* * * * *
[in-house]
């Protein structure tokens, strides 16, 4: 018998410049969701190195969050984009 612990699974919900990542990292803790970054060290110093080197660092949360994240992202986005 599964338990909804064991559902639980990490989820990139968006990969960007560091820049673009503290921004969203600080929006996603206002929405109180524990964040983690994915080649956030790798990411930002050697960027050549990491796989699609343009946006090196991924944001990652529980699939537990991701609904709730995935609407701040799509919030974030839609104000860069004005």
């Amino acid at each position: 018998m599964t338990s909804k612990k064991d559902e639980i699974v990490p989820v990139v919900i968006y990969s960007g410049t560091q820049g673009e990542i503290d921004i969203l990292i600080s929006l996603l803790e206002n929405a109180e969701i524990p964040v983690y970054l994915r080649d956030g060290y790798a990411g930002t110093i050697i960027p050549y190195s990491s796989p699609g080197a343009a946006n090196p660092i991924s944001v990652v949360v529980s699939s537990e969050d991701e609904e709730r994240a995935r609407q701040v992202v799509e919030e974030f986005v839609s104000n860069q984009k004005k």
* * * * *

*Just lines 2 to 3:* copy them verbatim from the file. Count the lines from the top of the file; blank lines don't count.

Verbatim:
């Protein structure tokens, strides 16, 4: 018998410049969701190195969050984009 612990699974919900990542990292803790970054060290110093080197660092949360994240992202986005 599964338990909804064991559902639980990490989820990139968006990969960007560091820049673009503290921004969203600080929006996603206002929405109180524990964040983690994915080649956030790798990411930002050697960027050549990491796989699609343009946006090196991924944001990652529980699939537990991701609904709730995935609407701040799509919030974030839609104000860069004005």
């Amino acid at each position: 018998m599964t338990s909804k612990k064991d559902e639980i699974v990490p989820v990139v919900i968006y990969s960007g410049t560091q820049g673009e990542i503290d921004i969203l990292i600080s929006l996603l803790e206002n929405a109180e969701i524990p964040v983690y970054l994915r080649d956030g060290y790798a990411g930002t110093i050697i960027p050549y190195s990491s796989p699609g080197a343009a946006n090196p660092i991924s944001v990652v949360v529980s699939s537990e969050d991701e609904e709730r994240a995935r609407q701040v992202v799509e919030e974030f986005v839609s104000n860069q984009k004005k």